No, I never depended on institutional support. I worked rather independently. I didn’t apply for grants, my trips are paid for by myself for the most part, because I didn’t want to be beholden to anybody else. At Temple in the 1970s and mid-’80s, I would get about $1,000 a year for travel if I applied for it; but I quit applying for it after a while, because I figured that with the time I would take to fill out those forms, I could do something more constructive.

CG:

This sounds extremely radical in today’s scholarly environment, where everyone is expected to apply for grants as a kind of feather in the cap. You’re describing a very different model of following your own instincts.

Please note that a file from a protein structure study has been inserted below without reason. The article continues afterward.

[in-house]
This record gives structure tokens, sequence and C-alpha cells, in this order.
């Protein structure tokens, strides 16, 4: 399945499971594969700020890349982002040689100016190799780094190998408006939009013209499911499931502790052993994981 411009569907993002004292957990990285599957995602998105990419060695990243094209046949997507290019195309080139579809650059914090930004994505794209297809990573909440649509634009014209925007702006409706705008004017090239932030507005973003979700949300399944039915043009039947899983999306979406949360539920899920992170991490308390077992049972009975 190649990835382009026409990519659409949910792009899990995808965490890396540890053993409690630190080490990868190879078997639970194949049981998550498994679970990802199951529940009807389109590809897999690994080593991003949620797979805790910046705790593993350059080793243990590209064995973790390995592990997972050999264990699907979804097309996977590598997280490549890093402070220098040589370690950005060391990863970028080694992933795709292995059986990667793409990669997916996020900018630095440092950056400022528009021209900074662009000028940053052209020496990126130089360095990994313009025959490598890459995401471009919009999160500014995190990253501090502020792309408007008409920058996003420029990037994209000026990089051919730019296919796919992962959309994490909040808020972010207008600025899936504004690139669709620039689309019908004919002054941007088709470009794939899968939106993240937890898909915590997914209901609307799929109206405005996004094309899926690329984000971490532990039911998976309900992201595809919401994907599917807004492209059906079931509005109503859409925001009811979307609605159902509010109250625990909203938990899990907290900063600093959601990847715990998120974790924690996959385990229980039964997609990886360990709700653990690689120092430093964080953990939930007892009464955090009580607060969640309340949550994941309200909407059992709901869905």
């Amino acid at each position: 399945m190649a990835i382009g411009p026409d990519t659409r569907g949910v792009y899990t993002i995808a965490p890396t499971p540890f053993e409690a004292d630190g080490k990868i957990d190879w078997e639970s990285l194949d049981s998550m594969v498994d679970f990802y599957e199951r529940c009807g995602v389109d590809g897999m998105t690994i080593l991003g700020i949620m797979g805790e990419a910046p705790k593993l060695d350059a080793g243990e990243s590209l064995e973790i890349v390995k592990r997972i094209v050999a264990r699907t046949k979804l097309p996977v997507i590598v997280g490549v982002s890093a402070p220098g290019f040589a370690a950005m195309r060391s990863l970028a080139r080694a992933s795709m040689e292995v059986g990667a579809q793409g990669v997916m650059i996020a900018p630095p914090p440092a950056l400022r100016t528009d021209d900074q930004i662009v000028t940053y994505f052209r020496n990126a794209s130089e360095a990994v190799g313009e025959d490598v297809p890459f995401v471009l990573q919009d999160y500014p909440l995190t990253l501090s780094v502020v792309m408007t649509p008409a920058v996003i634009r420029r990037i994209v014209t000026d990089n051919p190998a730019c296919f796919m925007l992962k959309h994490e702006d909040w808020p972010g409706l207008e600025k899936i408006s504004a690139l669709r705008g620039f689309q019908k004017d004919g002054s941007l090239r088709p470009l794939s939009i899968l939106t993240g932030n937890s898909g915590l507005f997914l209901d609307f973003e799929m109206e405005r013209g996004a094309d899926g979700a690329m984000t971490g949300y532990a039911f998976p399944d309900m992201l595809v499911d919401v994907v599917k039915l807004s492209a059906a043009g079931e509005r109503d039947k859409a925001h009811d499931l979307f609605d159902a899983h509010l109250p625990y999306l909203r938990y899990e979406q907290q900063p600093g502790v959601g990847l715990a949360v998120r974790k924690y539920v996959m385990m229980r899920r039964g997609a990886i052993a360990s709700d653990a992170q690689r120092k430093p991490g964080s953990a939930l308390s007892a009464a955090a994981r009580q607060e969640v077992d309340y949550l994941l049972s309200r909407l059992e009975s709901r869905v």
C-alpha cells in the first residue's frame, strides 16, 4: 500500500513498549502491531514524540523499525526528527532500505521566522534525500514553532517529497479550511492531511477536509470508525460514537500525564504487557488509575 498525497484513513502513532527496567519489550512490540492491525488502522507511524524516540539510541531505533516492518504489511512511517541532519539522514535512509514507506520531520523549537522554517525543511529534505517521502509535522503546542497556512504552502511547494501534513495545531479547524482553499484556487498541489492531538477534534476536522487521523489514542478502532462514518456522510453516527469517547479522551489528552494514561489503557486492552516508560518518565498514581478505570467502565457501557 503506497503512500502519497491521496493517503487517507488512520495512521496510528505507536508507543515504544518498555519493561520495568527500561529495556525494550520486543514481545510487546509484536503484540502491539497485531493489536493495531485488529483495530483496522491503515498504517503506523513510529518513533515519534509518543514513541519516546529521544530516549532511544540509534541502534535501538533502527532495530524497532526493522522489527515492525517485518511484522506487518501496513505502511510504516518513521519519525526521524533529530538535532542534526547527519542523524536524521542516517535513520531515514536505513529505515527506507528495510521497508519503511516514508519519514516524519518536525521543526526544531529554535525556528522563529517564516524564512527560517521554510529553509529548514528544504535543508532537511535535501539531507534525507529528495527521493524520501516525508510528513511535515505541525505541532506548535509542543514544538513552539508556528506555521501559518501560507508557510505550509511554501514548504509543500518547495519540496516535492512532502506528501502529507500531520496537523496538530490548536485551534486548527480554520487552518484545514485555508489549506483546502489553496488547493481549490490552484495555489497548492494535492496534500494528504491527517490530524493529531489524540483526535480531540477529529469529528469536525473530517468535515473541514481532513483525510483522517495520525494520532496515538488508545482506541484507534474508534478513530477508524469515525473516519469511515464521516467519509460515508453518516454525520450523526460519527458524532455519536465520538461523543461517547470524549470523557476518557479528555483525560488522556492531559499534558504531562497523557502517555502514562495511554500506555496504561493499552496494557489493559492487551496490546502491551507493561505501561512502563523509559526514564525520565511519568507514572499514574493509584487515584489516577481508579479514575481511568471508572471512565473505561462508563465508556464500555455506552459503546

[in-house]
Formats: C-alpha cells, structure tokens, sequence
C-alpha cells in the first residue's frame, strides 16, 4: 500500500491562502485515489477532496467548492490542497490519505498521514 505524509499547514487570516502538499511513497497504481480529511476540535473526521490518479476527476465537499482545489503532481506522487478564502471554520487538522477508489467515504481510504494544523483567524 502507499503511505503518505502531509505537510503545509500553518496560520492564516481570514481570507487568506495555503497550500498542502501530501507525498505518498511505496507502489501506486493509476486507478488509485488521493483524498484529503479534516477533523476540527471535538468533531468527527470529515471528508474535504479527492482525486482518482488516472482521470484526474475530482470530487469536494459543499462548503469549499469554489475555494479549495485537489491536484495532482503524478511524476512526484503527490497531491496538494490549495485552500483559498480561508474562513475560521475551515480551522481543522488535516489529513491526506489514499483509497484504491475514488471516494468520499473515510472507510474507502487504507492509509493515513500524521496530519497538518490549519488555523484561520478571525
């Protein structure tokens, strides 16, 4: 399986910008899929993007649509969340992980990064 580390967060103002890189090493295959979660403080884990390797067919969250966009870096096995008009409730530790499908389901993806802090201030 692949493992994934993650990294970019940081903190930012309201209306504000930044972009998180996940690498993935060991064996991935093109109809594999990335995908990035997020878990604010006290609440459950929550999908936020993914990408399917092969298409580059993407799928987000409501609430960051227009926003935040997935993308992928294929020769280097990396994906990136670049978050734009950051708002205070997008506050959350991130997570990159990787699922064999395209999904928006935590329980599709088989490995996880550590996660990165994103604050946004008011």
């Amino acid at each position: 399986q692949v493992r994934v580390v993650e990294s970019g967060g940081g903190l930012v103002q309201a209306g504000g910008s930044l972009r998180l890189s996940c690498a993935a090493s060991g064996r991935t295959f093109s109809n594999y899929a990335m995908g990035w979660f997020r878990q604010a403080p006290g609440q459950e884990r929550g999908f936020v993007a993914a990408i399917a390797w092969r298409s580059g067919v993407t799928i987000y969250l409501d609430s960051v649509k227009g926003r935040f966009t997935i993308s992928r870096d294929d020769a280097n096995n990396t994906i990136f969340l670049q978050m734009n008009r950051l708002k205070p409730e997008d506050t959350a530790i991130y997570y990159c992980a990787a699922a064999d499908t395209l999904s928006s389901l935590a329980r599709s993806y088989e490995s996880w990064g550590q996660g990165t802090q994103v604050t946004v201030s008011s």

JH:

Yes, I followed feelings; I followed when I believed there was something to be looked at and something I’d be interested in. And my interests have been pretty wide-ranging. I have done a number of things over the years. I had interest in archaeology –back in the ’60s, I supervised some archaeological digs in Canada and stuff. I tried to make life as interesting as possible and enjoy it, and also hope to make a contribution.

CG:

Was it the same instinct that led you into the study of comics?

JH:

Yes. My father had an eighth grade education. We came from a rather poor town. But he was a very educated person for an eighth-grader. A lot of what he learnt was from the comic strips. I would listen to all these phrases he used and wonder where did he got them. Ten or twenty years ago, I put it all together. He was getting it from the newspaper comics.